Originally scheduled for release this spring and now slated for a November 6, 2020 release through Playground Music, the rising Finnish act’s highly-anticipated sophomore album Mono Freedom is a semi-utopian sci-fi tale, inspired by Alan Weisman’s The World Without Us, which explores a number of scenarios of what would happen to Earth if humans were to suddenly disappear. Set in the somewhat distant future on a dying Earth, the planet’s last humans decide to gather their things, build a rocket and travel to the nearest black hole. They know that there is probably nothing out there but it’s one of humanity’s last desperate ideas and last hopes. In the realm of this world, this is generally seen as a positive, not as an absurdly hopeless, dystopian vision.

“During our Daughter tour, I read the science book, The World Without Usby Alan Weisman, and I got inspired and sad at the same time. It seems that humans just took a leap in the evolution progress a million years ago and have been fucking things up since,” The Holy’s Eetu Henrik Iivari explains in press notes. “I started to play with an idea of a space odyssey of the last people on earth, eventually building a rocket and flying into the nearest black hole. And they just don’t make it. They are too dumb to make it. And that’s it. And after a few hundred years, Mother Earth doesn’t even remember it was once occupied by humans.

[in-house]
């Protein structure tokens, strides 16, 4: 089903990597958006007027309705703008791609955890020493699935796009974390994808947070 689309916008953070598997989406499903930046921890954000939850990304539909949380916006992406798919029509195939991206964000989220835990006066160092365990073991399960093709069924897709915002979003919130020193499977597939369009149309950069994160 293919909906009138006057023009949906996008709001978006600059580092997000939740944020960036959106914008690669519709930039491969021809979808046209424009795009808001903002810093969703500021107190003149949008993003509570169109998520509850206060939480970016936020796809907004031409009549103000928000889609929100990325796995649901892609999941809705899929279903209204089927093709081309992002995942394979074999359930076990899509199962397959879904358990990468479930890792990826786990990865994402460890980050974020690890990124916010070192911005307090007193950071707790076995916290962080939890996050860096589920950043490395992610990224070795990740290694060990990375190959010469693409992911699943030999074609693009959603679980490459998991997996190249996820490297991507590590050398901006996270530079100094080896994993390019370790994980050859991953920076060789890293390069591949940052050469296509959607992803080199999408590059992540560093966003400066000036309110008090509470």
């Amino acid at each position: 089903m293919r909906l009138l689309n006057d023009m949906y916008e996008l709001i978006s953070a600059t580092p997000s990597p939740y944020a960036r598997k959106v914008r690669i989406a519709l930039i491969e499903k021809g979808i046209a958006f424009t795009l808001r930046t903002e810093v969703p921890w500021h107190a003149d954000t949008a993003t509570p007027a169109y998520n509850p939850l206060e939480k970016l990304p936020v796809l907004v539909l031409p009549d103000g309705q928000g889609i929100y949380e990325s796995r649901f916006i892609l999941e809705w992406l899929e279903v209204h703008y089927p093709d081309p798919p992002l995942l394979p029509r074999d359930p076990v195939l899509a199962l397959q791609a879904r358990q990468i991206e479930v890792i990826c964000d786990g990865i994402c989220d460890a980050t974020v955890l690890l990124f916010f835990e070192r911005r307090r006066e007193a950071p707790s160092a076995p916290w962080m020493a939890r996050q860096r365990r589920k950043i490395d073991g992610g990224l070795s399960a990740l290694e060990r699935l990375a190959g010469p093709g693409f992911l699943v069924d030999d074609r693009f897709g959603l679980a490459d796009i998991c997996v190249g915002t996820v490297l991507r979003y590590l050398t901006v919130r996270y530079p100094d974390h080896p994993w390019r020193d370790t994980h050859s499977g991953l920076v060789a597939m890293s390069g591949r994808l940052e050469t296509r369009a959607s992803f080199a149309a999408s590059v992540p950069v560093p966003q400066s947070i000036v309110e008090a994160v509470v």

“And this eventually got me thinking about the Western way of life and the idea of freedom. How one-way, single-minded and boxed-in it is. When you wake up in a modern western city — there is almost nothing you can do that doesn’t rip somebody. It’s late modern capitalism, a jail built on the grounds of believing that you have a choice. And that you make a choice. But most of it is already aimed towards consumerism. We just like to think that we find things by ourselves, but most of it is given. And it’s just so frustrating. To do the right thing from one day to another and navigate in the middle of all this evil around us.